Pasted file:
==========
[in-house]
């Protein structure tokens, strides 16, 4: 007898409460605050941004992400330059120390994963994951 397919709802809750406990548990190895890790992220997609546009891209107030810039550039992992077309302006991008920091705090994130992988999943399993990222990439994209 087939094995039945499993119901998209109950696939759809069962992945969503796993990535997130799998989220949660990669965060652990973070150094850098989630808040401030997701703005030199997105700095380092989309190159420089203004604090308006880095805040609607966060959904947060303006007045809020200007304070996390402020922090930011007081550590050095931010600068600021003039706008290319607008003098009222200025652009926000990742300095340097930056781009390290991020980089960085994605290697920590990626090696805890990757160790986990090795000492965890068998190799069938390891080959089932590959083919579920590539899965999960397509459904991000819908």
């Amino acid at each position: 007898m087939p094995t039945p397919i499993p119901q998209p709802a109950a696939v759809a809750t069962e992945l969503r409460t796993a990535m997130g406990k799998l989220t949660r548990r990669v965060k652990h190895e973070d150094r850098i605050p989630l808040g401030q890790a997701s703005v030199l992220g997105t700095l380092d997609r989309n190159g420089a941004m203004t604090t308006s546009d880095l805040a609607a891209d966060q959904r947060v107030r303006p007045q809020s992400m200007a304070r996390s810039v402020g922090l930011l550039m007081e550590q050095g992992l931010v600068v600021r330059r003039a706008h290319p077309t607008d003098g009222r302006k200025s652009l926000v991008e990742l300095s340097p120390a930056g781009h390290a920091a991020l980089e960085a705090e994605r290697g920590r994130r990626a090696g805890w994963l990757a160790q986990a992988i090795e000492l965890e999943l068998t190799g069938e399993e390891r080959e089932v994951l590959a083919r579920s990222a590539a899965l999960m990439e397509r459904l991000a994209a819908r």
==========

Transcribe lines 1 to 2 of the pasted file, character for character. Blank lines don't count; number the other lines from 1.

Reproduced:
[in-house]
């Protein structure tokens, strides 16, 4: 007898409460605050941004992400330059120390994963994951 397919709802809750406990548990190895890790992220997609546009891209107030810039550039992992077309302006991008920091705090994130992988999943399993990222990439994209 087939094995039945499993119901998209109950696939759809069962992945969503796993990535997130799998989220949660990669965060652990973070150094850098989630808040401030997701703005030199997105700095380092989309190159420089203004604090308006880095805040609607966060959904947060303006007045809020200007304070996390402020922090930011007081550590050095931010600068600021003039706008290319607008003098009222200025652009926000990742300095340097930056781009390290991020980089960085994605290697920590990626090696805890990757160790986990090795000492965890068998190799069938390891080959089932590959083919579920590539899965999960397509459904991000819908």